10. Hi, I've been helped several times with private land parking issues but this is my first time with Local Authority Parking problems. My girlfriend had an appointment at Warrington Hospital and parked in a nearby street. When she returned to her car she had a PCN stuck to the windscreen because she had parked in a resident permit holders only street. She only noticed the signs upon return. Is this just a case of paying up and being more careful in future or is there any way of fighting this, considering that she did do what they are saying she did? Any help/advice would be gratefully received. Cheers DJ67
  11. Common sense doesn't really come into it. From my experience , I suggest that you follow the advice of Ericsbrother to the letter and that will take the stress out of things. You're in great hands with the people on this forum so hang in there and listen to the experts.
  12. Hi, sorry about the delay in responding. So glad that you both got sorted and it must have been hell to suffer for 8 years. She was put on gabapentin and had really bad side effects so is now on lyrica. Not too sure how effective the lyrica is at the moment as she is still in constant pain. I agree with you on the Bradford Scale and once she has seen a specialist on Friday (19th) she'll see about meeting with HR. Thanks so much for all your advice and support. You folks are amazing.
  13. Thanks so much for your kind words and advice Sidewinder. It's really appreciated.
  14. My wife works for a local government authority in November she developed a problem that the doctor diagnoses as sciatica. In general this is expected to improve after about six weeks but after two months there was no improvement and my wife was in agony. However, she still went to work despite the pain. Her GP sent her for an MRI scan and it showed that she had a slipped disc. She was prescribed medication and extremely strong pain killers - tramadol - which still didn't resolve the pain and merely zonked her out. Eventually, she couldn't continue to go to work and two weeks ago she reluctantly accepted a sick note from her GP. Not only is the slipped disc getting her down but she feels she's letting her colleagues down. She has now got an appointment to see a specialist and has been informed that she may need injections and possibly surgery. I've seen her crying with pain and her mental health is definitely suffering. Another concern is that her employer uses the Bradford Scale when dealing with absences and she is concerned that she will face a warning for her sickness when she eventually returns to work. I've tried to reassure her but she is such a conscientious person that she can't help worrying. Any advice on how she should proceed if she is faced with a disciplinary when she is finally able to return to work? Many thanks in advance. DJ67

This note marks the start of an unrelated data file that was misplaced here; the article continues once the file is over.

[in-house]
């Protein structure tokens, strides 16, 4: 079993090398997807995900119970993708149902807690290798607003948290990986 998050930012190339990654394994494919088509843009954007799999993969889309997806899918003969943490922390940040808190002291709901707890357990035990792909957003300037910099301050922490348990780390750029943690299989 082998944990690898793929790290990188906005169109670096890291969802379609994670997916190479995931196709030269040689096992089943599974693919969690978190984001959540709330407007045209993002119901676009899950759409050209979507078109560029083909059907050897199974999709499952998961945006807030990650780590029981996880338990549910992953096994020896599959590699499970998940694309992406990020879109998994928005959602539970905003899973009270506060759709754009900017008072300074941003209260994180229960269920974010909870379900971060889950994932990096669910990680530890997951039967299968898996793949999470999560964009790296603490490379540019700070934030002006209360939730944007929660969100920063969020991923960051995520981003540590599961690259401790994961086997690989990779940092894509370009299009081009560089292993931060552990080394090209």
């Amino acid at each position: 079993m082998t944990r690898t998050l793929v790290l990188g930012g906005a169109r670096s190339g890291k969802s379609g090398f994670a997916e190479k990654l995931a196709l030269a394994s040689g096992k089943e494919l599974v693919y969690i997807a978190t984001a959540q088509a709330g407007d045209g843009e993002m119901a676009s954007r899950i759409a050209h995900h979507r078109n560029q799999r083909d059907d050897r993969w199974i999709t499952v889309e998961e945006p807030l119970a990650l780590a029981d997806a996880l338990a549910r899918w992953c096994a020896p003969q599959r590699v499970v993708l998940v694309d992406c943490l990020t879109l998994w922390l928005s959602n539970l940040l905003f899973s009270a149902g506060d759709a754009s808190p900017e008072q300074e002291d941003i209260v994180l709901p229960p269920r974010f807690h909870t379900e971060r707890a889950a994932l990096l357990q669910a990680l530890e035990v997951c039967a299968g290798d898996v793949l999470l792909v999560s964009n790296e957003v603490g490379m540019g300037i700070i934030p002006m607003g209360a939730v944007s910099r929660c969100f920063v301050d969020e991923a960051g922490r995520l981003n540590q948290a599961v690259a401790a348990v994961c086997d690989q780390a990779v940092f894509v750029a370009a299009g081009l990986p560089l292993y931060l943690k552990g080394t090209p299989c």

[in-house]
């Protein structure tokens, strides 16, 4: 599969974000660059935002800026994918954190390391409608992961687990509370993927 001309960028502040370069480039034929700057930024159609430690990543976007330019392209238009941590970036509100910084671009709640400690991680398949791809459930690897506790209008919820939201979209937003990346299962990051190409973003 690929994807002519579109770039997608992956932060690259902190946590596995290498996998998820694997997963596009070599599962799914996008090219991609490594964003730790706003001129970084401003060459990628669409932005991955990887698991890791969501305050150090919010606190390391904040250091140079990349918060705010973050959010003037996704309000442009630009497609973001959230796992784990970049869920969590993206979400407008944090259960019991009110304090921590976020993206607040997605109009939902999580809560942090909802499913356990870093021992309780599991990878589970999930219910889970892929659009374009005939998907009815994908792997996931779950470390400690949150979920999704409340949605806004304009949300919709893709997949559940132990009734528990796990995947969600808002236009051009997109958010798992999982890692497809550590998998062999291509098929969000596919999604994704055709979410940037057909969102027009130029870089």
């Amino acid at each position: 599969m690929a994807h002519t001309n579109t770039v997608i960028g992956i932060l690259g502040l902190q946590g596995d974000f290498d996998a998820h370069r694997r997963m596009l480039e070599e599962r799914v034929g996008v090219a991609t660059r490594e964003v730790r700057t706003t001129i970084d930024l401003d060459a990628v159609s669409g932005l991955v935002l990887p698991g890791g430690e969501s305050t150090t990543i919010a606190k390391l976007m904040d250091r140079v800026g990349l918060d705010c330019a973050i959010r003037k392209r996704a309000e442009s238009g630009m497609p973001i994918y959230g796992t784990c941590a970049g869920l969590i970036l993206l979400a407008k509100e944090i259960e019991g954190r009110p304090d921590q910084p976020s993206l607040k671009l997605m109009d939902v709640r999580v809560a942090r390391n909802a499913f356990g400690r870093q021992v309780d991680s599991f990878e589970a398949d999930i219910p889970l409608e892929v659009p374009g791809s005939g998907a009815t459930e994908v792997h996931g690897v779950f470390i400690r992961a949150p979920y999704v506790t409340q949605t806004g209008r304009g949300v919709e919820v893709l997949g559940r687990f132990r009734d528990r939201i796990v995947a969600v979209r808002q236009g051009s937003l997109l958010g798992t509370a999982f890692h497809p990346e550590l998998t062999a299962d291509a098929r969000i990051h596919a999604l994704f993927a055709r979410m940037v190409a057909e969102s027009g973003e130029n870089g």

15. The DCA is called UCS, which is short for Ultimate Customer Solutions,. I've dealt with this company before in regards to a PCN that was issued when I hadn't displayed my permit and they are so useless that I'm surprised that they are still in business. I reckon their dress code includes a spinning bow tie and a flower that squirts water. I'll ignore them, then Gladstone's will get in touch. I'll write to Gladstone's, pointing out the flaws in their extortion attempt and they'll pass it back across the desk to UCS. UCS will send me one last threatening letter, telling me that I'm to blame for my appeal not being dealt with by PCN (NW) Ltd and demanding a reduced amount of cash. Then, when I tell them to take me to court or else stop harassing me they will crawl back under their rock. Like most people, PCNs used to scare me but because of the fantastic advice on here I now see them for what they usually are... A waste of paper.